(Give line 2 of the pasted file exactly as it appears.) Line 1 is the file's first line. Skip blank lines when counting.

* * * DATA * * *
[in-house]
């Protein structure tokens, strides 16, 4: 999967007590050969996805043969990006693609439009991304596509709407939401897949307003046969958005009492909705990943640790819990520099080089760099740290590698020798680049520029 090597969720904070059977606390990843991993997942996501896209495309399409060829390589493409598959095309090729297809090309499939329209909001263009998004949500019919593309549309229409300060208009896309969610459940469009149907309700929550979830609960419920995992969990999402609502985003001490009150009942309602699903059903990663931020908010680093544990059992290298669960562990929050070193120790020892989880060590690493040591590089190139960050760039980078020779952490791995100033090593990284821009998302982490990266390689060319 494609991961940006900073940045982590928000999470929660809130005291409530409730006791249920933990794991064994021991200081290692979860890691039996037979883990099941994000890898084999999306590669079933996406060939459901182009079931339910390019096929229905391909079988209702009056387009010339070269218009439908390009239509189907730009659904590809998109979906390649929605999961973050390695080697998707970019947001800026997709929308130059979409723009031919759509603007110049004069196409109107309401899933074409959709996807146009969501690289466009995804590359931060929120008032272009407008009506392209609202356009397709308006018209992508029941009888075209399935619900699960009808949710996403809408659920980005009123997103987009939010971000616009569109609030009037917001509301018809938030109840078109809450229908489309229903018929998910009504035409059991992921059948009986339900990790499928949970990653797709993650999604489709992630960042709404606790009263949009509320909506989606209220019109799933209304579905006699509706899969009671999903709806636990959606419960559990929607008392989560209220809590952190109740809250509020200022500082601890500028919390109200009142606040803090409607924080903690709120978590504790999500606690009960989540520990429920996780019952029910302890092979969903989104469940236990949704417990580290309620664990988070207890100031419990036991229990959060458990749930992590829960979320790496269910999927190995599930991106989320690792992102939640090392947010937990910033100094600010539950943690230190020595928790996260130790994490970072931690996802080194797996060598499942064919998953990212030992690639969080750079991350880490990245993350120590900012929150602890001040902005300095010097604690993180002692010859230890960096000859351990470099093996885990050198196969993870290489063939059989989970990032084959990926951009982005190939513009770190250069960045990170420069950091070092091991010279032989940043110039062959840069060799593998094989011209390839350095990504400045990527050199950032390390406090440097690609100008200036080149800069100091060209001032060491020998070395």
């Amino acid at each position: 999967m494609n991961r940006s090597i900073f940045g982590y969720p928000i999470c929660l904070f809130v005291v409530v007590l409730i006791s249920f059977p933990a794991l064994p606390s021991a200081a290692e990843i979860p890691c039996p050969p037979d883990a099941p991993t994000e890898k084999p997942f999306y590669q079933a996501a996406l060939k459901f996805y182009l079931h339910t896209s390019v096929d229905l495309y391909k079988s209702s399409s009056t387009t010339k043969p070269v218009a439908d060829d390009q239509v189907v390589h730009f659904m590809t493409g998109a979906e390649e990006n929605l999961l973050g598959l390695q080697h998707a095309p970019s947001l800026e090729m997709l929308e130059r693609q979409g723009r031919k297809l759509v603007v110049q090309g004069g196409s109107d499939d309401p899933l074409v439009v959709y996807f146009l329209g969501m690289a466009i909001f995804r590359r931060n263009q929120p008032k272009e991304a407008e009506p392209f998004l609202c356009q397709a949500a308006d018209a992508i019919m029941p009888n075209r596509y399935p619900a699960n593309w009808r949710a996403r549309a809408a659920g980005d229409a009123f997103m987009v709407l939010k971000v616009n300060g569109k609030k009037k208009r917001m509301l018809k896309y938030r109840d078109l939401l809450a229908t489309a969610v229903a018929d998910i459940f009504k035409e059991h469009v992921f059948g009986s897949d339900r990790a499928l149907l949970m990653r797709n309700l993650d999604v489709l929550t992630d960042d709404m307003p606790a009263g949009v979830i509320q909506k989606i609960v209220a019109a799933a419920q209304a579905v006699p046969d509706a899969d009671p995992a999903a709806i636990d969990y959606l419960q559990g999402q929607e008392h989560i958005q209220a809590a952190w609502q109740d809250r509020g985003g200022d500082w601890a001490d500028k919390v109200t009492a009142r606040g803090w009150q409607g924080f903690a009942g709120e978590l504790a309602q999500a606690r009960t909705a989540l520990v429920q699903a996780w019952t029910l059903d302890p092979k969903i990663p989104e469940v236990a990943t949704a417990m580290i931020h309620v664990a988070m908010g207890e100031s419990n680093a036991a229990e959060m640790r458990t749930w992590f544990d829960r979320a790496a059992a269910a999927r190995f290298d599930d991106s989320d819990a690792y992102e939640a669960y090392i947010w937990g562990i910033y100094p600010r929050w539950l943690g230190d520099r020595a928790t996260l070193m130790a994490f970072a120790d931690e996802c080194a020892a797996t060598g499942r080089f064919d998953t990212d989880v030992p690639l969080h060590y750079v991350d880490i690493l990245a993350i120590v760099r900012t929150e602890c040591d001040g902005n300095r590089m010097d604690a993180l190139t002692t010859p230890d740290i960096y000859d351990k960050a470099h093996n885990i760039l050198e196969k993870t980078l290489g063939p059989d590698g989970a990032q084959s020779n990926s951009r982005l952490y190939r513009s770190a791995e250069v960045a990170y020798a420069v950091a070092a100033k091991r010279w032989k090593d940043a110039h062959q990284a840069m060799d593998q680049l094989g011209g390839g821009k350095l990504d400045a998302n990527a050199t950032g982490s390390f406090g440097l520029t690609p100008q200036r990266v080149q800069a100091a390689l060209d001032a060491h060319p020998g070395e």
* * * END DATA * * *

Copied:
């Protein structure tokens, strides 16, 4: 999967007590050969996805043969990006693609439009991304596509709407939401897949307003046969958005009492909705990943640790819990520099080089760099740290590698020798680049520029 090597969720904070059977606390990843991993997942996501896209495309399409060829390589493409598959095309090729297809090309499939329209909001263009998004949500019919593309549309229409300060208009896309969610459940469009149907309700929550979830609960419920995992969990999402609502985003001490009150009942309602699903059903990663931020908010680093544990059992290298669960562990929050070193120790020892989880060590690493040591590089190139960050760039980078020779952490791995100033090593990284821009998302982490990266390689060319 494609991961940006900073940045982590928000999470929660809130005291409530409730006791249920933990794991064994021991200081290692979860890691039996037979883990099941994000890898084999999306590669079933996406060939459901182009079931339910390019096929229905391909079988209702009056387009010339070269218009439908390009239509189907730009659904590809998109979906390649929605999961973050390695080697998707970019947001800026997709929308130059979409723009031919759509603007110049004069196409109107309401899933074409959709996807146009969501690289466009995804590359931060929120008032272009407008009506392209609202356009397709308006018209992508029941009888075209399935619900699960009808949710996403809408659920980005009123997103987009939010971000616009569109609030009037917001509301018809938030109840078109809450229908489309229903018929998910009504035409059991992921059948009986339900990790499928949970990653797709993650999604489709992630960042709404606790009263949009509320909506989606209220019109799933209304579905006699509706899969009671999903709806636990959606419960559990929607008392989560209220809590952190109740809250509020200022500082601890500028919390109200009142606040803090409607924080903690709120978590504790999500606690009960989540520990429920996780019952029910302890092979969903989104469940236990949704417990580290309620664990988070207890100031419990036991229990959060458990749930992590829960979320790496269910999927190995599930991106989320690792992102939640090392947010937990910033100094600010539950943690230190020595928790996260130790994490970072931690996802080194797996060598499942064919998953990212030992690639969080750079991350880490990245993350120590900012929150602890001040902005300095010097604690993180002692010859230890960096000859351990470099093996885990050198196969993870290489063939059989989970990032084959990926951009982005190939513009770190250069960045990170420069950091070092091991010279032989940043110039062959840069060799593998094989011209390839350095990504400045990527050199950032390390406090440097690609100008200036080149800069100091060209001032060491020998070395």